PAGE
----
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Alterations in blood volume following short-term supramaximal exercise.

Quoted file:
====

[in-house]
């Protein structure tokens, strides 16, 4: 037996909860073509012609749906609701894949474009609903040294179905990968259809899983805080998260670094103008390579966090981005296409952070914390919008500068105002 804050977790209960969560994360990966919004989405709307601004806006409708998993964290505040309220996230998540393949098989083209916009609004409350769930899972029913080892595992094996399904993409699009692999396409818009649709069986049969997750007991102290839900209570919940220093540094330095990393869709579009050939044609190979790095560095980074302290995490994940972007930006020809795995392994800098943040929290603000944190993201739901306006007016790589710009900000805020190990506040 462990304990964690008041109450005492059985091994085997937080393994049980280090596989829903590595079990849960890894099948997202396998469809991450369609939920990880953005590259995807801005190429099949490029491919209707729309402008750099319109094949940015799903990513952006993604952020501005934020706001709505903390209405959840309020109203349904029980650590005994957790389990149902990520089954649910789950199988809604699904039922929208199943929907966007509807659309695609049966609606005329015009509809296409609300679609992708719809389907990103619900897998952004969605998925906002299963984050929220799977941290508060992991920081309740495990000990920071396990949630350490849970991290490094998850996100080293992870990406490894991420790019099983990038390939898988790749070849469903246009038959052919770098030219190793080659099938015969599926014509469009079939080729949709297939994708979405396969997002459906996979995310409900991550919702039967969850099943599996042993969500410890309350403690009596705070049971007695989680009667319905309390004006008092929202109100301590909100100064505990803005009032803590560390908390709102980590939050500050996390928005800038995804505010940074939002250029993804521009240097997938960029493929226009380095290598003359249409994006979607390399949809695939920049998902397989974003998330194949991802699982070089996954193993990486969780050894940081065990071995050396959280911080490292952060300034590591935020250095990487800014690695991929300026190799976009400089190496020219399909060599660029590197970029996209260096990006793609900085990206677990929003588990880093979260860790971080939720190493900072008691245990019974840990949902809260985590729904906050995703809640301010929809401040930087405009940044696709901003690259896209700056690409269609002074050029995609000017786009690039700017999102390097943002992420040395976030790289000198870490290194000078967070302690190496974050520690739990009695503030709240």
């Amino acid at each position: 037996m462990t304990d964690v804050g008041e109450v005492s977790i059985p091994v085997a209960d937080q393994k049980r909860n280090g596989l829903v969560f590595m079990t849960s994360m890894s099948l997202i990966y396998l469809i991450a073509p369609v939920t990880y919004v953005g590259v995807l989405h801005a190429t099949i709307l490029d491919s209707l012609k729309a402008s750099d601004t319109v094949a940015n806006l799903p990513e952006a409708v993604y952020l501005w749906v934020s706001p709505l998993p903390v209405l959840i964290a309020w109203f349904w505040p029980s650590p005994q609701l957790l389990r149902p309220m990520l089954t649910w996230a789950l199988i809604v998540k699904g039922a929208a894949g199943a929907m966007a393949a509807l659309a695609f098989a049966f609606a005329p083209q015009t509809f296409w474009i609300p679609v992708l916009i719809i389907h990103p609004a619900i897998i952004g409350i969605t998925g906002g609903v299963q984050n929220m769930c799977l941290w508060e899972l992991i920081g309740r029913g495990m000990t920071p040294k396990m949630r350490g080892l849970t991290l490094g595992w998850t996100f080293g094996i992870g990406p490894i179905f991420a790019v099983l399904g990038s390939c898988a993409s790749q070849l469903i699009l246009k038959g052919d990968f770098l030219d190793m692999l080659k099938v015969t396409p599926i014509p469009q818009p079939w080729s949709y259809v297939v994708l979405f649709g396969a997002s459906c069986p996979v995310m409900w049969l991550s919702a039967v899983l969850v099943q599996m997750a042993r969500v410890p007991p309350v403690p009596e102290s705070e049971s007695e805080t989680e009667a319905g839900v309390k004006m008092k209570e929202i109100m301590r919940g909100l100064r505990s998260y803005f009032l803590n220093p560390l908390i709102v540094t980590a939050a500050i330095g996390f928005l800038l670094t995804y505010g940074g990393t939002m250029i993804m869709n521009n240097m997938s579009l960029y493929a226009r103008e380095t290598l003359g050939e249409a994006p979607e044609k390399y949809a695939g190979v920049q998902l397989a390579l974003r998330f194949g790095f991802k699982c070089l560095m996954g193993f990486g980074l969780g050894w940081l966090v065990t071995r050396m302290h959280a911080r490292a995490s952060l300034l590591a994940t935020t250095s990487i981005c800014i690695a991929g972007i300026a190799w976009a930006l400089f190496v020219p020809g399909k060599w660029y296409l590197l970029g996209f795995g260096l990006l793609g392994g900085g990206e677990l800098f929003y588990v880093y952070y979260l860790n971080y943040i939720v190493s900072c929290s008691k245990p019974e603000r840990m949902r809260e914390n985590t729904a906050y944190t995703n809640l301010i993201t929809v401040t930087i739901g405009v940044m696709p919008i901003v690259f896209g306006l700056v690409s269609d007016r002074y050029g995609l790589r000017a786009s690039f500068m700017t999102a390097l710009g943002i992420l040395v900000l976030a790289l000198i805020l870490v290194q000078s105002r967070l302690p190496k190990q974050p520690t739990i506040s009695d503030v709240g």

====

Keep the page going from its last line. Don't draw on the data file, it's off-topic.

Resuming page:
To investigate the role of high-intensity intermittent exercise on adaptations in blood volume and selected hematological measures, four male subjects aged 19-23 yr [peak O2 consumption (VO2max) = 53 ml X min-1 X kg-1] performed supramaximal (120% VO2max) cycle exercise on 3 consecutive days. Each exercise session consisted of intermittent work performed as bouts of 1-min work to 4-min rest until fatigue or until a maximum of 24 repetitions had been completed. Measurements on blood samples were made before the exercise period and 24 h after the last exercise session. Plasma volume (PV) estimated using 131I-human serum albumin increased by 11.6% (3,504 vs. 3,912 ml; P less than 0.05). Total blood volume (TBV) based on PV and hematocrit (Hct) values increased by 4.5% (5,798 vs. 6,059 ml; P less than 0.05), whereas red cell volume (RCV) decreased by 6.4% (2,294 vs. 2,147 ml; P less than 0.05). Measurements of hematological indices indicated significant reductions (P less than 0.05) in whole-blood Hct (39.7 vs. 35.5%), hemoglobin concentration (15.5 vs. 13.9 g/100 ml), hemoglobin content (897 vs. 839 g), and red blood cell count (5.15 vs. 4.55 X 10(6) X mm-3). The findings of this study suggest that exercise intensity is a major factor in promoting exercise-induced hypervolemia and that rapid elevations in PV can be induced early in training.

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